Tips in Implementing Nielsen’s 10 Usability Heuristics into Your User Interface Design

Illustration by Mathieu L.B.

If you have learned about product design before, whether it is in Human-Computer Interaction (HCI) class or autodidactly, you probably have been pretty familiar with Nielsen’s 10 Usability Heuristics. If you haven’t, don’t worry, this article will give you the complete understanding about the topic and by the time you finished reading this article, I hope you’ll get a little more insight into it :)

Hm.. I’m sure I’ve heard of 10 Usability Heuristics but my understanding is still sketchy about that. If you think that way, no worries! I gotchu covered. I’ll start by explaining the definition of usability itself. Well generally, usability is a condition where somebody is able to easily understand the usage of a certain device or an object like a product. In building User Interfaces, usability plays an essential role. If the design built with lack of usability, it will cause the consumer a waste of time, decline in productivity, frustration, and the lost of interest in reusing the product. Meanwhile, heuristics is something that are bound to the analytical procedure to give an accurate estimation and re-checking before delivering results. Therefore, Heuristic Usability is a method to analyze an object or product to deliver usefulness and ease in accomplishing a goal.

Now what are Nielsen’s 10 Usability Heuristics and the best practices in implementing them into your product design?

The design should always inform the users about what’s going on and give appropriate feedback to every user’s action within an appropriate time. Because when users know the current system status, they would get a confirmation that they have interacted with the system. Predictable interactions create trust in the product as well as the brand. Example of the implementation of this heuristic is a confirmation modal after the submission of a form like on the design of my product below:

Another example, this time is a bad one, when it takes the system too long to show feedback so the users will wonder whether their interaction was one sided. Few tips to implement this heuristic on your design:

  • Communicate clearly to the users about what the current state of the system is.
  • Present feedback to the users as quickly as possible
  • Build trust through open and continuous communication

The design needs to be easily understandable by the users. Use wordings, pictures, symbols (like emojis), and icons that resembles the real world and a human/natural language. The phrases used is also needs to be universal, no inside jokes, etc. so the design can be universally understood. The good example of this is:

The use of “Bell” icon for notification and “Human” icon for profile.

The use of these icons goes along with the user’s cognition. These icons represents the real life events where bell is often used to notify somebody, and a human icon is a representation of the individual itself.

Meanwhile, the bad example for this heuristic is like in the picture below. The developers could easily use wordings like “Sign Up” instead of “Yes, I want Neil to teach me how to grow my Business!” which would add the user’s cognitive workload instead of minimizing it.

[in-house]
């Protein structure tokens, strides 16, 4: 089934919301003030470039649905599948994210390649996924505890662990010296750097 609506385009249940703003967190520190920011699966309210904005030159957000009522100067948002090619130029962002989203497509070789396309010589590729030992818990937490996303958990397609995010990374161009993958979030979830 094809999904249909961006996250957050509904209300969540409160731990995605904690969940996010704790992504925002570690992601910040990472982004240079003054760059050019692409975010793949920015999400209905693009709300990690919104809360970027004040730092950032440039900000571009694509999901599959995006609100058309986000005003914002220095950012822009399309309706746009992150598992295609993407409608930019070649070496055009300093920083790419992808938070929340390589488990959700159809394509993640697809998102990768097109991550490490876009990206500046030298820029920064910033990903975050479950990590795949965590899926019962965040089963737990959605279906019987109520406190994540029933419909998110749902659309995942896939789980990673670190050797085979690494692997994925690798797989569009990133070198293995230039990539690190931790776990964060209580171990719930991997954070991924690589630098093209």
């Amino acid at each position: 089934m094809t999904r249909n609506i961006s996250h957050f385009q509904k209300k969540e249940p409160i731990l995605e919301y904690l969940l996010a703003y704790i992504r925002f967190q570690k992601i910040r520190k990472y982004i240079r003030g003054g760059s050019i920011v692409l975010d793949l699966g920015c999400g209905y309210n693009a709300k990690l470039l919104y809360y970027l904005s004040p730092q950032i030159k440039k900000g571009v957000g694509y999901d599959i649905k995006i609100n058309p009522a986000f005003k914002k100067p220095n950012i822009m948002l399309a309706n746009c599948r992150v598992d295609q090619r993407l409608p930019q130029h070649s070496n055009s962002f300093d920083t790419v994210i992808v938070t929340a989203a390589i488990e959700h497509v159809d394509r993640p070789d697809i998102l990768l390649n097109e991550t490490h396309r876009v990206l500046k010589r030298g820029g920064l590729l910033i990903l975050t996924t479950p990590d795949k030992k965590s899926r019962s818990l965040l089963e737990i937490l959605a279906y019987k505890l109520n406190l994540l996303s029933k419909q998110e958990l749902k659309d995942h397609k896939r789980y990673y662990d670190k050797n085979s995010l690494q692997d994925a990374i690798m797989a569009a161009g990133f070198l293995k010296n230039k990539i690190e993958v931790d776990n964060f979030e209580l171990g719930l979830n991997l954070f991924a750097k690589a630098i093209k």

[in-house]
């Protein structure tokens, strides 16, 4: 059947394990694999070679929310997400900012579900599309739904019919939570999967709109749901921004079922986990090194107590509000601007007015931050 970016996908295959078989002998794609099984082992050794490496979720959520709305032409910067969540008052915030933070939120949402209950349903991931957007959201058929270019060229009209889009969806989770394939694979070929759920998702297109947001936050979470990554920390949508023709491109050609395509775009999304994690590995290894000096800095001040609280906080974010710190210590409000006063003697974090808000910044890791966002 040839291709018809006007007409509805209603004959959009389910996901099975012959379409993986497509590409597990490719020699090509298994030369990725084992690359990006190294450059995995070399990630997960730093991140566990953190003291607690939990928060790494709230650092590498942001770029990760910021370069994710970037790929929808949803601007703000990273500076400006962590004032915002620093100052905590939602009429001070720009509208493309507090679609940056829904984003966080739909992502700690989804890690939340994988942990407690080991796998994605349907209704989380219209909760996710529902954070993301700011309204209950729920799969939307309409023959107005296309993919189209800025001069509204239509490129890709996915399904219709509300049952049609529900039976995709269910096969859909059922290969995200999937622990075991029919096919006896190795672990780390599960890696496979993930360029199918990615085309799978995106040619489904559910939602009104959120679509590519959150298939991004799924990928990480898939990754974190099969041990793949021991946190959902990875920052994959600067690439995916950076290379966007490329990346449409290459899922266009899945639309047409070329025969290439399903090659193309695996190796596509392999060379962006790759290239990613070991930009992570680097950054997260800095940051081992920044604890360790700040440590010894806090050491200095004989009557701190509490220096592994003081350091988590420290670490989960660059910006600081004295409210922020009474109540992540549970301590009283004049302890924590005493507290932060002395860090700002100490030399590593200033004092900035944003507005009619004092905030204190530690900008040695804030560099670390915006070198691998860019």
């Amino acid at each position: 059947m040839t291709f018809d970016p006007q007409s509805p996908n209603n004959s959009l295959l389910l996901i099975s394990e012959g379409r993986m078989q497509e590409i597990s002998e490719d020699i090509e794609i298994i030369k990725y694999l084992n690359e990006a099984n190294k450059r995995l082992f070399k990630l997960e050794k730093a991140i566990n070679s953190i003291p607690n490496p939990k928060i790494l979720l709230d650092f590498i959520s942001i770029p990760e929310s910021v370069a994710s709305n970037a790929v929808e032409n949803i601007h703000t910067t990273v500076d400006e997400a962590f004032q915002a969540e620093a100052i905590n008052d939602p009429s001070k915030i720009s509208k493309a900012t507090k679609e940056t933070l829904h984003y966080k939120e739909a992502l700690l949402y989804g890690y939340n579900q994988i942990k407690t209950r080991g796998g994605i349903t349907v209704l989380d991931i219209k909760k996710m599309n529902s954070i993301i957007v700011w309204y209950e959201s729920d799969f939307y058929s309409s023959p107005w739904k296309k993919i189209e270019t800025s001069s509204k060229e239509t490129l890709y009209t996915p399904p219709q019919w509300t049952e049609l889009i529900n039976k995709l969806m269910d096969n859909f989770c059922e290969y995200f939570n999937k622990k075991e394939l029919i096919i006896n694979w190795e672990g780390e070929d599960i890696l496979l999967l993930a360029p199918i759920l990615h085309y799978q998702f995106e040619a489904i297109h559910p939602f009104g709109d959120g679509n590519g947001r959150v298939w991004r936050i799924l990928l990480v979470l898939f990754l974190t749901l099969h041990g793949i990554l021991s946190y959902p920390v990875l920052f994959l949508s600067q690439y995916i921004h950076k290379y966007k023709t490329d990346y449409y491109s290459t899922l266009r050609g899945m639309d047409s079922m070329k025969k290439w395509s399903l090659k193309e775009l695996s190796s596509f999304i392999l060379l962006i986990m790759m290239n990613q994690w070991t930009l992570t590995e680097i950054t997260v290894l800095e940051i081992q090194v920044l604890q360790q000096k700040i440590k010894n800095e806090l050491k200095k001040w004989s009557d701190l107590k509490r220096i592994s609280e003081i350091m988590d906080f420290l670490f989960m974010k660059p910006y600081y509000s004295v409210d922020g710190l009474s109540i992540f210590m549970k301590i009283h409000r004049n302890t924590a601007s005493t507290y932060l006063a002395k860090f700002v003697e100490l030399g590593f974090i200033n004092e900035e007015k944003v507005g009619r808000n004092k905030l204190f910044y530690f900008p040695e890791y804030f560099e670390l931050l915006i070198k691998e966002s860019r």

Few tips to implement this heuristic on your designs are:

  • Make sure that users can understand a word or a phrase’s definition without having to look it up somewhere else.
  • Never assume that users understand something, so always apply universal designs.
  • You can conduct a user research to help you understand more about the common understanding of your target audience.

This heuristic allows users to control their own action, for example when users accidently take a certain action they don’t actually want to, the system needs to provide an easy reversal. For good example, again from my project design, we provide users with a breadcrumb, or a linked path to inform the users about their current location on the site, so they won’t feel like they’re lost if they accidently went to a certain page and could easily go back to the previous page:

The bad example of this is the change of Instagram’s new navigation bar, where they replace the Activity/Notification menu button into Shopping button. It annoyed some of their users because that was an unwanted change. In this case, Instagram should have proposed an alternative design by allowing users control and personalize what should be on their navbar.

Source: TechChrunch

Few tips in implementing this heuristic into your design is:

  • Support undo and redo.
  • Show a clear way to exit the current interaction.
  • Provide alternative designs like a personalized element.

Users should not have to wonder whether different words, situations, or actions have the same meaning or functionality. Designers need to follow the project’s convention. If the designers failed to maintain consistency, it will increase the user’s cognitive load by having to learn something new every single time. The good and bad examples for this are:

Source: CareerFoundry

The bad example shows the inconsistency of the text alignment between the title and the paragraph. This would make users wonder whether the paragraph below is something relevant to the title or not. Meanwhile the good example shows very clearly that both the title and the paragraph has an obvious bond and relevancy.

Few tips in implementing this heuristic to your designs are:

  • Improve the learnability by maintaining both internal and external consistency (team-wise and user-wise).